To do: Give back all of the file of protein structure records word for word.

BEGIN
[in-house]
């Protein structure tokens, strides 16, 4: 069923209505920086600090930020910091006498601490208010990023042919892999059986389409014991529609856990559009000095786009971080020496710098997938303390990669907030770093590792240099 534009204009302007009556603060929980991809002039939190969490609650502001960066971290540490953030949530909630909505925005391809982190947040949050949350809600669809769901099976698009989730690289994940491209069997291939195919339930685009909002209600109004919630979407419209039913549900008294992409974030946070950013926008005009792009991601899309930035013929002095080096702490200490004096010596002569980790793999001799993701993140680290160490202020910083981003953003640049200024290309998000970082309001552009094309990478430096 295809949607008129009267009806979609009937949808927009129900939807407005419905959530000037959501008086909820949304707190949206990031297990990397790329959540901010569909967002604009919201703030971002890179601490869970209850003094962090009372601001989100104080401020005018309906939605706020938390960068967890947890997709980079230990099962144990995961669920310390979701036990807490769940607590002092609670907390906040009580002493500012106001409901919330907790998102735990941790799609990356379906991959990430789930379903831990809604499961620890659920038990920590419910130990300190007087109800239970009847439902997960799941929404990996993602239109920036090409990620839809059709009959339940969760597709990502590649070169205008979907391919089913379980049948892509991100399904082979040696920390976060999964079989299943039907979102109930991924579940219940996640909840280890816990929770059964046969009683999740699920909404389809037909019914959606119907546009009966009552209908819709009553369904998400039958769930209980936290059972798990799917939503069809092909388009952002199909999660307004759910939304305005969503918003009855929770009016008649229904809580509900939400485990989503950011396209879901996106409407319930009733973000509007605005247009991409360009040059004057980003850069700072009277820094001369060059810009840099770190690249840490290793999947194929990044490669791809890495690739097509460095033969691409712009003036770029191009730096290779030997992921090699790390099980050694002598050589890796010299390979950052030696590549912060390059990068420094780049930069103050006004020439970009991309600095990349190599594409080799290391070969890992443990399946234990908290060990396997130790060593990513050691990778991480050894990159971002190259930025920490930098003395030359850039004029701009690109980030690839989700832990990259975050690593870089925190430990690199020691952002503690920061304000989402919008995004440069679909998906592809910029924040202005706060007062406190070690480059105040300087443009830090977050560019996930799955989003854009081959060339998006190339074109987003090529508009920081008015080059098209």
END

[in-house]
């Protein structure tokens, strides 16, 4: 069923209505920086600090930020910091006498601490208010990023042919892999059986389409014991529609856990559009000095786009971080020496710098997938303390990669907030770093590792240099 534009204009302007009556603060929980991809002039939190969490609650502001960066971290540490953030949530909630909505925005391809982190947040949050949350809600669809769901099976698009989730690289994940491209069997291939195919339930685009909002209600109004919630979407419209039913549900008294992409974030946070950013926008005009792009991601899309930035013929002095080096702490200490004096010596002569980790793999001799993701993140680290160490202020910083981003953003640049200024290309998000970082309001552009094309990478430096 295809949607008129009267009806979609009937949808927009129900939807407005419905959530000037959501008086909820949304707190949206990031297990990397790329959540901010569909967002604009919201703030971002890179601490869970209850003094962090009372601001989100104080401020005018309906939605706020938390960068967890947890997709980079230990099962144990995961669920310390979701036990807490769940607590002092609670907390906040009580002493500012106001409901919330907790998102735990941790799609990356379906991959990430789930379903831990809604499961620890659920038990920590419910130990300190007087109800239970009847439902997960799941929404990996993602239109920036090409990620839809059709009959339940969760597709990502590649070169205008979907391919089913379980049948892509991100399904082979040696920390976060999964079989299943039907979102109930991924579940219940996640909840280890816990929770059964046969009683999740699920909404389809037909019914959606119907546009009966009552209908819709009553369904998400039958769930209980936290059972798990799917939503069809092909388009952002199909999660307004759910939304305005969503918003009855929770009016008649229904809580509900939400485990989503950011396209879901996106409407319930009733973000509007605005247009991409360009040059004057980003850069700072009277820094001369060059810009840099770190690249840490290793999947194929990044490669791809890495690739097509460095033969691409712009003036770029191009730096290779030997992921090699790390099980050694002598050589890796010299390979950052030696590549912060390059990068420094780049930069103050006004020439970009991309600095990349190599594409080799290391070969890992443990399946234990908290060990396997130790060593990513050691990778991480050894990159971002190259930025920490930098003395030359850039004029701009690109980030690839989700832990990259975050690593870089925190430990690199020691952002503690920061304000989402919008995004440069679909998906592809910029924040202005706060007062406190070690480059105040300087443009830090977050560019996930799955989003854009081959060339998006190339074109987003090529508009920081008015080059098209």